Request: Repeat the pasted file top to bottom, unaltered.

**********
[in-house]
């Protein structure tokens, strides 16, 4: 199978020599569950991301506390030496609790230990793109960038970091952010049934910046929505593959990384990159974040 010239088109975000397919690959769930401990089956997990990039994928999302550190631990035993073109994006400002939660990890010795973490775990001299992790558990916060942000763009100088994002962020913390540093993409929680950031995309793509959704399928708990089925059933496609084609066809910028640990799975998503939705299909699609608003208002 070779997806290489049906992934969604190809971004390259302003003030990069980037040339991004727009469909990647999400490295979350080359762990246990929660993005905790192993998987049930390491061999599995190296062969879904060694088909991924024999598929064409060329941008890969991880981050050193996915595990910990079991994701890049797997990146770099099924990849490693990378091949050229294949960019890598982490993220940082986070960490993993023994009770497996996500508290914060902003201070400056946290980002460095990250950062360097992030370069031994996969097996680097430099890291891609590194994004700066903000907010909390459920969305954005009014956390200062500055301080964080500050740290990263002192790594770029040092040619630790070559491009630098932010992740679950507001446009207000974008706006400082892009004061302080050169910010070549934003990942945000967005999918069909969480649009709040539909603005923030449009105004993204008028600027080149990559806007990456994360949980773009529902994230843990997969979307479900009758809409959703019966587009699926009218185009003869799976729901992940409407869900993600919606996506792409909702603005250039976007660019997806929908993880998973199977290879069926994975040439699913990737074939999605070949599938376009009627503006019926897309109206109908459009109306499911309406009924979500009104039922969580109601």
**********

[in-house]
């Protein structure tokens, strides 16, 4: 199978020599569950991301506390030496609790230990793109960038970091952010049934910046929505593959990384990159974040 010239088109975000397919690959769930401990089956997990990039994928999302550190631990035993073109994006400002939660990890010795973490775990001299992790558990916060942000763009100088994002962020913390540093993409929680950031995309793509959704399928708990089925059933496609084609066809910028640990799975998503939705299909699609608003208002 070779997806290489049906992934969604190809971004390259302003003030990069980037040339991004727009469909990647999400490295979350080359762990246990929660993005905790192993998987049930390491061999599995190296062969879904060694088909991924024999598929064409060329941008890969991880981050050193996915595990910990079991994701890049797997990146770099099924990849490693990378091949050229294949960019890598982490993220940082986070960490993993023994009770497996996500508290914060902003201070400056946290980002460095990250950062360097992030370069031994996969097996680097430099890291891609590194994004700066903000907010909390459920969305954005009014956390200062500055301080964080500050740290990263002192790594770029040092040619630790070559491009630098932010992740679950507001446009207000974008706006400082892009004061302080050169910010070549934003990942945000967005999918069909969480649009709040539909603005923030449009105004993204008028600027080149990559806007990456994360949980773009529902994230843990997969979307479900009758809409959703019966587009699926009218185009003869799976729901992940409407869900993600919606996506792409909702603005250039976007660019997806929908993880998973199977290879069926994975040439699913990737074939999605070949599938376009009627503006019926897309109206109908459009109306499911309406009924979500009104039922969580109601």